In the answer to another question it was discussed what kind of word "los" is in the following sentence:
Etwas ist los.
The poster argued that it is an adjective, that can only be used predictively. Going by the mere structure of the sentence, that makes sense but I don't think it captures the nature of the word.
1) "los" does not work with the other copula "werden"
2) "los" cannot be quantified in any way (*sehr los, *ein bisschen los)
3) The structure effectively only works for a small number of subjects (wenig, viel, etwas, nichts...)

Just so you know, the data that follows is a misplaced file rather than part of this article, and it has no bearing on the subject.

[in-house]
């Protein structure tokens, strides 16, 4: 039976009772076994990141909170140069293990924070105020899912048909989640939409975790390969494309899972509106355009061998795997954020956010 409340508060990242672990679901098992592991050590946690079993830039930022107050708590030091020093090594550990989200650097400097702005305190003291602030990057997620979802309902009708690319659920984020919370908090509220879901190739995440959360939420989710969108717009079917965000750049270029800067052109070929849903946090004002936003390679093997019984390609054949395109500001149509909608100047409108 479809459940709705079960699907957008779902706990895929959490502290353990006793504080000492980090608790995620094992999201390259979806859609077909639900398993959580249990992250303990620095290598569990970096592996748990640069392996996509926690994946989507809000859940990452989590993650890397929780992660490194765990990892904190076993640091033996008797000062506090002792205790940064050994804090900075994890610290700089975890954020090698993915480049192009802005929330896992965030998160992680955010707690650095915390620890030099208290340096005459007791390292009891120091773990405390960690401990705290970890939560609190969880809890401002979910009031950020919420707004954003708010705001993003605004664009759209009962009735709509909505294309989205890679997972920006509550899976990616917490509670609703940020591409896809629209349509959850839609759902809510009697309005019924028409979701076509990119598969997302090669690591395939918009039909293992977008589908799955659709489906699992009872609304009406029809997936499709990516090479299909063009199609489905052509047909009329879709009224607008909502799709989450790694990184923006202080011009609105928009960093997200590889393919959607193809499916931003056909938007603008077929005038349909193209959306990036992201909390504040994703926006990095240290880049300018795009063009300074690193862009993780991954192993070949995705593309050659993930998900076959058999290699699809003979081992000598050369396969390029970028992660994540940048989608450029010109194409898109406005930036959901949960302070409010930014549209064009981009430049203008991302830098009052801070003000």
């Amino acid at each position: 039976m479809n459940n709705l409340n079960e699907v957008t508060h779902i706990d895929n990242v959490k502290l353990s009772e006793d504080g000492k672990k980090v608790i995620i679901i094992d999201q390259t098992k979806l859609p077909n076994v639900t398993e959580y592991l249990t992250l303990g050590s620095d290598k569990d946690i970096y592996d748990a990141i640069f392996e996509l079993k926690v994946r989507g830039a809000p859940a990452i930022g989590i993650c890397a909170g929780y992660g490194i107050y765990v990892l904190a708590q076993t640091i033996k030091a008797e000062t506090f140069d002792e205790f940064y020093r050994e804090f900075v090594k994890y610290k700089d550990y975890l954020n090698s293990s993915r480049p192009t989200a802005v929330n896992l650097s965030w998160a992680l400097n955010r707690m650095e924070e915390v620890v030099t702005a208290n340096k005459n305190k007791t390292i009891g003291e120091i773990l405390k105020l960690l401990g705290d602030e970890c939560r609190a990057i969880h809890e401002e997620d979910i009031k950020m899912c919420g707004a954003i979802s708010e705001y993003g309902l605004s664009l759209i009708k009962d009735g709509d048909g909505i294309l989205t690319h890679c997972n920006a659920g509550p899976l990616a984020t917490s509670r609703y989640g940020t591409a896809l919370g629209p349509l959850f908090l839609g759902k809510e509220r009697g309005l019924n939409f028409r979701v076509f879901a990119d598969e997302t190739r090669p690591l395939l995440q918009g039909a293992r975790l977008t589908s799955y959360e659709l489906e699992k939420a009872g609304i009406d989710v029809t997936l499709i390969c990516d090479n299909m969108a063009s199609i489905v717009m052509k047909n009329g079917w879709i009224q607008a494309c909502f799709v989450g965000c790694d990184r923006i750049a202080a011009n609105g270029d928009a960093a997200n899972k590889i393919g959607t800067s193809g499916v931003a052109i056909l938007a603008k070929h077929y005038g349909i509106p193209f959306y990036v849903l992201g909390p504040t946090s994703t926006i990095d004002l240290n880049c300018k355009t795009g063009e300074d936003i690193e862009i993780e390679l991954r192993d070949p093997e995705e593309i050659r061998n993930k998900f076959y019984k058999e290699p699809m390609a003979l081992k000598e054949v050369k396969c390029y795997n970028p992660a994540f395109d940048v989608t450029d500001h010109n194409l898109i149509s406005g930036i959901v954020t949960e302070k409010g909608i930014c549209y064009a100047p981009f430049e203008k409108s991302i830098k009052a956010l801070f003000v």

4) "los" has no comparative/superlative
While there are plenty of adjectives that have some shortcomings here and there, I find this to be too big a list of lack for it to be called an adjective. Strictly logically speaking "weg","da", heck even "ein Pferd" would be an adjective, too, then, because they show quite the same qualities as "los"... well, apart from the article of course.
Ich bin weg.
Ich bin da.
Ich bin ein Pferd.
So my question is:
- Does calling it an adjective really do the word justice?
- Is there any "official" source on this?
To make sure:
Things are different for sentences like
Der Hund ist los.
But even though both constructions have the same origin, I think "los sein" has come into it's own and should seen as an intransitive phrasal verb rather than the copula "sein" with a random adjective.